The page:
Sibling Show: A Conversation

| Amber Wallis & Adam Lee
 + Blue (Detail) Amber Wallis, 2022. Courtesy Nicholas Thompson Gallery. Oil on linen. 150 x 130cm.

Sibling Show: A Conversation

Sibling Show: A Conversation | Amber Wallis & Adam Lee

In December 2022 artists Adam Lee and Amber Wallis met to discuss Amber Wallis's solo exhibition Sibling Show at Nicholas Thompson Gallery. In the ensuing conversation the artists discuss their respective painting practices, the influence they have had on one another, life, children and the material processes that feed into their work. 

 + Sibling Show Amber Wallis, 2022. Courtesy Nicholas Thompson Gallery. Installation view.


Adam Lee (AL): Amber asked me if we could have some sort of impromptu conversation as opposed to me just asking her questions. To give some context, Amber and I have had this strange, ongoing conversation with each other as two painters, but we've only ever met in person today. We’ve talked on the phone, and it's been one of those dialogues where you just write a message every now again and bounce things around with somebody else. Then we had this beautiful but strange experience. Amber posted some photographs of some works on paper that she was making that I thought were absolutely beautiful. Up to that point we had talked about doing an exchange, or a painting of one another's painting, an old school sort of swap. And Amber posted one of the photos and very kindly said that it had been informed by some of the work that I made.

The painting that I then got from Amber in our exchange was loosely based on the initial image she sent. The painting now sits next to where I sleep. So, in the night time, when I'm disturbed, I reach out. It's very tactile and it has this very natural feeling to it. And then I made a painting…

Amber Wallis (AW): You did a watercolour based on that painting…

AL: That's right. Yes.

AW: And then I showed him where I got the reference material for my painting and the drawing I had done. And I said, 'oh, you can have it. But, oh, no, it was someone else's'. And then yours had gone to someone else.

AL: It's slightly blurry (laughs).

AW: So there's actually, like, four or five works we have both done that are related to this one image that we've both gotten from different sources at different times, which would be lovely to show.

AL: We were talking the other day about appropriation, which I always thought was just a nice way of saying stealing from people. But appropriation can be one of those beautiful things where, at least for me, I took that image because it resonated and it gave me a starting point. But then the work became its own thing, and I think that happens a lot.

AW: I think in this day and age, with Instagram and painting, with all art—you grab, you transfigure, you move things around and the painting comes out. But I think it's so nice to ode and honour, especially as contemporary painters, our peers and where that reference material comes from. I think if there's a dialogue around those influences, especially in the titling (I think Adam you titled one AW or something like that?), that it then supports that dialogue rather than negate its presence.

AL: And it also diffuses the idea that the works come out of nothing.

AW: Yeah.

AL: They never come out of nothing. They're always informed by something else. And part of the struggle as an artist, I think, is to embrace that as a natural way to work.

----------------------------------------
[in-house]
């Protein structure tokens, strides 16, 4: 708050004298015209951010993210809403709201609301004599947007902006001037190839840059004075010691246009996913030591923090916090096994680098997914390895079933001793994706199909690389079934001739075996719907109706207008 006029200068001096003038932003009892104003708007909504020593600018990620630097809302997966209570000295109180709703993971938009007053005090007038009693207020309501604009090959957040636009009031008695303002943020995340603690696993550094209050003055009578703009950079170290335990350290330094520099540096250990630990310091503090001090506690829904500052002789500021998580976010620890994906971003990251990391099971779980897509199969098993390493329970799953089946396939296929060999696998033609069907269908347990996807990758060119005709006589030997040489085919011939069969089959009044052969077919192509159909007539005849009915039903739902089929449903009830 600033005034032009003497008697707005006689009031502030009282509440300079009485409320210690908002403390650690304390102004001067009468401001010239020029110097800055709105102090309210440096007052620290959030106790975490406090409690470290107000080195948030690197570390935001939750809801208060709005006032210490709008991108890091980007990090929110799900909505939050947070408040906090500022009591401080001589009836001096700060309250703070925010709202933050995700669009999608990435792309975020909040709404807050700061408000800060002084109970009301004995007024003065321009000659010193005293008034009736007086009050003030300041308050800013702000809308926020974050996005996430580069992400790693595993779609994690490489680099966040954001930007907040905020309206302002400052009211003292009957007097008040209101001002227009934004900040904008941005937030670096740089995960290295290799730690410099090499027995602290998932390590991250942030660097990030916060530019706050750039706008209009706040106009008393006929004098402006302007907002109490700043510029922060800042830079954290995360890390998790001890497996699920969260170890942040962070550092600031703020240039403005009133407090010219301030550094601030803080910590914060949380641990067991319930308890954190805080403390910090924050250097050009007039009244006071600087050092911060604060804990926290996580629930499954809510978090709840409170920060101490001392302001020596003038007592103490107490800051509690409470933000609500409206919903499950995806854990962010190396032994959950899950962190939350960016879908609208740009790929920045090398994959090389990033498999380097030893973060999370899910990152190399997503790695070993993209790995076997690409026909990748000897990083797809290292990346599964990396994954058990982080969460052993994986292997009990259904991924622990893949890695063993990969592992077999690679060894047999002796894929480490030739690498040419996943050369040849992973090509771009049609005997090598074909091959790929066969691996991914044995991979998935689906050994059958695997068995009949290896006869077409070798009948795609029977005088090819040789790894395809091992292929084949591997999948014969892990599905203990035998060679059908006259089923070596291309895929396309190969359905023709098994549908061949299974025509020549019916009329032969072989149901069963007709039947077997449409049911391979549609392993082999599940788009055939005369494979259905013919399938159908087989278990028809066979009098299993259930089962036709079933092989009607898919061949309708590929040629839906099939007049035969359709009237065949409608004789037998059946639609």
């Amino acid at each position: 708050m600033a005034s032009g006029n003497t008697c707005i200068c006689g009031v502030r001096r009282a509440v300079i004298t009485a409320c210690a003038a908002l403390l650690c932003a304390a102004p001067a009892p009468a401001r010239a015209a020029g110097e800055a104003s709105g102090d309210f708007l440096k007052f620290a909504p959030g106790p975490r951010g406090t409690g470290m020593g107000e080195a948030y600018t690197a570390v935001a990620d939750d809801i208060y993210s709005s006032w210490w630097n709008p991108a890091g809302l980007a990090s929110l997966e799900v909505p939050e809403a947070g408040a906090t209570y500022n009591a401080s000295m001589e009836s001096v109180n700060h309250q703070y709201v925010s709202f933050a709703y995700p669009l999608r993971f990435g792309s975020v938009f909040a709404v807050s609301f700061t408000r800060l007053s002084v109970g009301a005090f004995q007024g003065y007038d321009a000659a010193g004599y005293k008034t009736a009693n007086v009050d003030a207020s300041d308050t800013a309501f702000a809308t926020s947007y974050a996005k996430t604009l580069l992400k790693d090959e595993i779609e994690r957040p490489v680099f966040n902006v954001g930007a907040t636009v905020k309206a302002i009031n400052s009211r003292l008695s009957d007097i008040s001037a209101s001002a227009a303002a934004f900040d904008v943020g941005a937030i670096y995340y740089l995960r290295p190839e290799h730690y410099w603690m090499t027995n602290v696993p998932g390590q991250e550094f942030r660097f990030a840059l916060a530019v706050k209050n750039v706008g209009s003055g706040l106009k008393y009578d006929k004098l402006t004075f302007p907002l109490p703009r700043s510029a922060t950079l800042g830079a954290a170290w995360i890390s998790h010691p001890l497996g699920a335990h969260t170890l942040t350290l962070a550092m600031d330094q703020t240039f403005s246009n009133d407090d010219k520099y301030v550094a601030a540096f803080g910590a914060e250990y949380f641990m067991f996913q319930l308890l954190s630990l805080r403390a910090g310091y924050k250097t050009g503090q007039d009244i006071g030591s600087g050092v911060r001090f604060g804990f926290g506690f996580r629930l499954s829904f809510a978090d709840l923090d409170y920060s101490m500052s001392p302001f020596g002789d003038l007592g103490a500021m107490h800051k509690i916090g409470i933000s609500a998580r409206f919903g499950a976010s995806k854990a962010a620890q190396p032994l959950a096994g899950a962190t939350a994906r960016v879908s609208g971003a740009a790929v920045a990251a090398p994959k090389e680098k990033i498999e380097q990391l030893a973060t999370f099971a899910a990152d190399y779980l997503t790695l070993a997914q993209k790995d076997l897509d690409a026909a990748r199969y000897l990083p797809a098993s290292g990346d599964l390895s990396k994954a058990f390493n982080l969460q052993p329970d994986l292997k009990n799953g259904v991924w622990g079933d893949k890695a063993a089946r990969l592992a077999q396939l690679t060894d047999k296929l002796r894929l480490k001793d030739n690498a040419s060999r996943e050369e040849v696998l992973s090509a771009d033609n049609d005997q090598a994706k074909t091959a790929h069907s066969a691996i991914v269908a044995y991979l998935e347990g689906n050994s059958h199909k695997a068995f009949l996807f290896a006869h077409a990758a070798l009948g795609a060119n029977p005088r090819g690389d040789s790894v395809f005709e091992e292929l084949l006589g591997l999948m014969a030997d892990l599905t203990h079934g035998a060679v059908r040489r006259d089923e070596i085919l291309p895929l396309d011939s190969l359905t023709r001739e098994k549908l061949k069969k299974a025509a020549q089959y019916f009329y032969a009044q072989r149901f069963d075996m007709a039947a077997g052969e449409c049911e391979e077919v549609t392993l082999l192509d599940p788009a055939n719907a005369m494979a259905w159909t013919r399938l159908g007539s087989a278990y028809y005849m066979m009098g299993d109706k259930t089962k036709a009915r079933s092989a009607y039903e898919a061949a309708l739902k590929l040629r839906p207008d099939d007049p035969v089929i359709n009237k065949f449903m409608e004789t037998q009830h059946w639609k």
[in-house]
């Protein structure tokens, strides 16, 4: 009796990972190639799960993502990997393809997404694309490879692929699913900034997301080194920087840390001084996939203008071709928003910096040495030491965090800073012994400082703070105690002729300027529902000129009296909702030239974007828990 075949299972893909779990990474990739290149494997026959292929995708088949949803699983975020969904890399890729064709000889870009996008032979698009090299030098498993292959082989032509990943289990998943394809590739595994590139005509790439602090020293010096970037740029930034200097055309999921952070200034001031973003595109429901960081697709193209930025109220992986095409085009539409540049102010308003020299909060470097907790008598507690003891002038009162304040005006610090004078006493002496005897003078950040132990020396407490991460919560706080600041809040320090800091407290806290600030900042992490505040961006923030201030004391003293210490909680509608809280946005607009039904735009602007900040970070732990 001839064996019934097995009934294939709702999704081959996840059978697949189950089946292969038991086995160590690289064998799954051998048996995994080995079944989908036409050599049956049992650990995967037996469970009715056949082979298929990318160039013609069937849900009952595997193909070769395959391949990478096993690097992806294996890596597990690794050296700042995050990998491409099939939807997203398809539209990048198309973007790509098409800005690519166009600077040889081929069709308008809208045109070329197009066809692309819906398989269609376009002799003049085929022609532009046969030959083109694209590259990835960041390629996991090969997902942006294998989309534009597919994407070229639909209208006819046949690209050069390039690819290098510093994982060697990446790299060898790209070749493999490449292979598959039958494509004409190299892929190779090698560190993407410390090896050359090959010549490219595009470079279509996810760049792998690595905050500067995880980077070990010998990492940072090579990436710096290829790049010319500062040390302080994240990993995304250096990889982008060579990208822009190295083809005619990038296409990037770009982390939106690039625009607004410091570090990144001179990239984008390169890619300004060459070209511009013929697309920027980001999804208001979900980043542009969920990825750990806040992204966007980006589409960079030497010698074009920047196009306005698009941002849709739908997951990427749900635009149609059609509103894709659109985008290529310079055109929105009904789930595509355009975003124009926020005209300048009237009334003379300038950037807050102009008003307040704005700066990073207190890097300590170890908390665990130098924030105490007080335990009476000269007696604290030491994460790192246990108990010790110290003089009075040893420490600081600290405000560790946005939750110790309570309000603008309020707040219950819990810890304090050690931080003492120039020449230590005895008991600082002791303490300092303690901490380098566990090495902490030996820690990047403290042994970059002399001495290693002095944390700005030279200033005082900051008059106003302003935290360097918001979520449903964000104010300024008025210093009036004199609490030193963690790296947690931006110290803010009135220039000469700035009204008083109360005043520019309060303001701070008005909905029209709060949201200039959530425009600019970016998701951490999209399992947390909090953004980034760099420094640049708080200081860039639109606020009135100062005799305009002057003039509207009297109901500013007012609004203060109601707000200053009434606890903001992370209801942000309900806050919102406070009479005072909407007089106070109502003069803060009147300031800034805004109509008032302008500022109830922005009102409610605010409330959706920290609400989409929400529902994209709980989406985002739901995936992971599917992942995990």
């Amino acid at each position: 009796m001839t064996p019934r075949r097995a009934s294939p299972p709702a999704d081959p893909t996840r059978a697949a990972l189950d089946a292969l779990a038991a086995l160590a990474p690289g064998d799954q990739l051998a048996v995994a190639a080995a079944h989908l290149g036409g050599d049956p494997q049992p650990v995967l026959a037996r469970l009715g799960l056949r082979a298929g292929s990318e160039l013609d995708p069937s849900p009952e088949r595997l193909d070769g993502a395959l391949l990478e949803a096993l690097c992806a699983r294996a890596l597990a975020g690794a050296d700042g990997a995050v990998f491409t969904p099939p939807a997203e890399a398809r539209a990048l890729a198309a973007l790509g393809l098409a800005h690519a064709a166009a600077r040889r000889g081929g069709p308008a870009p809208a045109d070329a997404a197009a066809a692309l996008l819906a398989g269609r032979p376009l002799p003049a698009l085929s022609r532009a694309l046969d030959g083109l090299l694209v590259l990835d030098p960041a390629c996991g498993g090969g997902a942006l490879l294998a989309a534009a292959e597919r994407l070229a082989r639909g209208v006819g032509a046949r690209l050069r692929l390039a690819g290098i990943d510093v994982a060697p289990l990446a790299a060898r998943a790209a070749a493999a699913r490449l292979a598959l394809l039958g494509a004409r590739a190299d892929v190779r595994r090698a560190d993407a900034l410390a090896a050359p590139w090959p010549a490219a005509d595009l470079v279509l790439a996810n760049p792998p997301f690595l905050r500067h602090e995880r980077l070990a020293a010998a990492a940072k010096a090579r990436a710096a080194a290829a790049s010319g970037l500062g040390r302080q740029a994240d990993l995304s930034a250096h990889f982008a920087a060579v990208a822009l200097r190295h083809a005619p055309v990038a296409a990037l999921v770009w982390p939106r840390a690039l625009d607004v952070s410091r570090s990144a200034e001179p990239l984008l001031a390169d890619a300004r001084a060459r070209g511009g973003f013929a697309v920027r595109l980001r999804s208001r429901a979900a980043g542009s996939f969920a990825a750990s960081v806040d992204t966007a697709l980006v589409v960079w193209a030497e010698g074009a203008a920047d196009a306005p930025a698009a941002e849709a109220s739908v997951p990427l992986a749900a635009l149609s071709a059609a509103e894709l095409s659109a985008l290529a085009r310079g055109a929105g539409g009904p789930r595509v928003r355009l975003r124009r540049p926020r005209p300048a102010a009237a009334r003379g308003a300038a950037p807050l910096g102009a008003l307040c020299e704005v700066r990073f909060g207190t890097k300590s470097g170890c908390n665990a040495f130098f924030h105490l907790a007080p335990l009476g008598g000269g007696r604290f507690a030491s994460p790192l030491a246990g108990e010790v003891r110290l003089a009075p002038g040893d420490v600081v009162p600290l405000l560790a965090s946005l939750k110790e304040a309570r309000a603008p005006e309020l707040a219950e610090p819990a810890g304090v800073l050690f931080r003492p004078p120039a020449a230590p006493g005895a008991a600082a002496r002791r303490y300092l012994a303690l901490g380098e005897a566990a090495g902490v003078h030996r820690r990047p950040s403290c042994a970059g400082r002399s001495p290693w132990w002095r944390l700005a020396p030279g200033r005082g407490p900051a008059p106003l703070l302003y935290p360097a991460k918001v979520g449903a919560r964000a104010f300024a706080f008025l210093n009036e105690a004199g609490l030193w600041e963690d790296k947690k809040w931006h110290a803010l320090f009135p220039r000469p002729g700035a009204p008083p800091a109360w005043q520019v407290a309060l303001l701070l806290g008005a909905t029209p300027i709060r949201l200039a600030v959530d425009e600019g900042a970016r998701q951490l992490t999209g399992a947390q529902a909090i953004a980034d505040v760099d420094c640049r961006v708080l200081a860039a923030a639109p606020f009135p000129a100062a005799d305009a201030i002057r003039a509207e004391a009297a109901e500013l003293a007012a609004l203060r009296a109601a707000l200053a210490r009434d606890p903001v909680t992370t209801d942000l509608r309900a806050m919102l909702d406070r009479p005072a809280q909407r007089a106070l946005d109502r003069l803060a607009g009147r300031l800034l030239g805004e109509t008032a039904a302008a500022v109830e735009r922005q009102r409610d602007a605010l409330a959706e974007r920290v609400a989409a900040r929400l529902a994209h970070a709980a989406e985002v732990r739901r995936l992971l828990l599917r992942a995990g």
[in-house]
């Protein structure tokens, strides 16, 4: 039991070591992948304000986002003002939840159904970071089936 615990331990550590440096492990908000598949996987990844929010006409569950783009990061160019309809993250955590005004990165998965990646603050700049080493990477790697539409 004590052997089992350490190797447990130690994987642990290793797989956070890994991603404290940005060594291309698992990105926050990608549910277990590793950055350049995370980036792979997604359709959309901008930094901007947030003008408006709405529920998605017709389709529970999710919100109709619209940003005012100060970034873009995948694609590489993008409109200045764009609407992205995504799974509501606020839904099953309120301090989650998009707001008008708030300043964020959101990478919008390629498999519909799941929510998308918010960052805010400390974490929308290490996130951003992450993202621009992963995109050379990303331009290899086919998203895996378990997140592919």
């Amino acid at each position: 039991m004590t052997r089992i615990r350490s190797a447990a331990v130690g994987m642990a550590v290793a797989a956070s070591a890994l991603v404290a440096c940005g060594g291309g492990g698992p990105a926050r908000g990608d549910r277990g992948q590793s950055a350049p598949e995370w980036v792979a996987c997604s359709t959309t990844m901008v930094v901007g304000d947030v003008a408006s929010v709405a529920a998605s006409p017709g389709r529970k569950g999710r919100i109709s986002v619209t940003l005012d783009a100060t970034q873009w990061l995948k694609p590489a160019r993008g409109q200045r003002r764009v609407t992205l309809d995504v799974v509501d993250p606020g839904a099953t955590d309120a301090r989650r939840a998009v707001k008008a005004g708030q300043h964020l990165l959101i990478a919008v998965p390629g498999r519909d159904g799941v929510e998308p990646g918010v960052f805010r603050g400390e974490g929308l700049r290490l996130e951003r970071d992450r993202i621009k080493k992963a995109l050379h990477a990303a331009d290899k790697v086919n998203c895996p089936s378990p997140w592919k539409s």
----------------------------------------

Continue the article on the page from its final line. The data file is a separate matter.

AW: Exactly. And I think that transmutation happens when you are alone in your studio and then you're faced with the thing. That's when you come out, and that's when change happens in terms of technique or technicality, all those other aspects of working that are floating around shift.

 + Sibling Show Amber Wallis, 2022. Courtesy Nicholas Thompson Gallery. Installation view.

AL: I was listening to John Frusciante, the guitarist who's played on and off with the Red Hot Chilli Peppers over many years, and he was being asked about one of their most well-known songs, and he just openly said, 'Oh, that just comes from another song'. He literally just lifted the song and then made it his own. But everyone seems to do that. You take something as it gives you somewhere to start, and then you bring something of your own to it. So that's been our natural connection.

AW: One thing I wanted to ask you about was structure. I know that's maybe a boring technical question, maybe it's interesting for some, but I think structurally, I'm quite interested in how you work. I look at your works and think, 'is he grabbing Renaissance triangles or spirals?' I think we both have a bit of a flat picture plane. We both chuck in abstraction, we both chuck in figuration. We don't have a huge amount of perspective. Sometimes we do, sometimes we don't. And what we both deal with is the ‘other', as in the spiritual or the things that you can't quite grasp. And I'm quite interested how you work with structure. For me at the moment, I've got these voyeuristic curtains, shapes, openings, and I wonder if that’s something that you deal with as well?

AL: In terms of how the painting is built, I used to usually have one image or a few images that I thought 'that's going to give me a painting' and I would almost make a painting that was of the photograph. And after a while I realised how stagnant that was for me. So now I try to embrace the fact that every one of the paintings is going to be different. What worked for one is not going to work for something else. And once you embrace that, it's really liberating. But what I think tends to happen is a whole lot of things that feed into the process and if I can just find something that gets me started then the process takes over. What gets me started could be words or a collection of images, that said the painting is not based on something that's static, it has a whole lot of moving parts. For a long, long time, I have no idea what the hell I'm doing until it starts to feel like it's locked itself in. How are your works started?

AW: I think like most painters, we actually all work pretty similarly and I think it’s kind of basic...

AL: Don’t tell everybody that (laughs).

AW: If we come back to how a technical aspect shapes a painting, I find working on raw linen is incredibly different to working on primed canvas. The raw linen is tricky because you've only got a couple of coats before it changes. So, if I'm working on raw linen I'm really approaching it like a drawing. In terms of all the different processes that go into a painting—raw linen offers multitude of different option in that you can only work it so much before you lose it. It just turns into a surface, then you lose that softness. You can only do about three layers.

 + An Intimacy Amber Wallis, 2021. Courtesy Nicholas Thompson Gallery. Oil on linen. 180 x 150cm.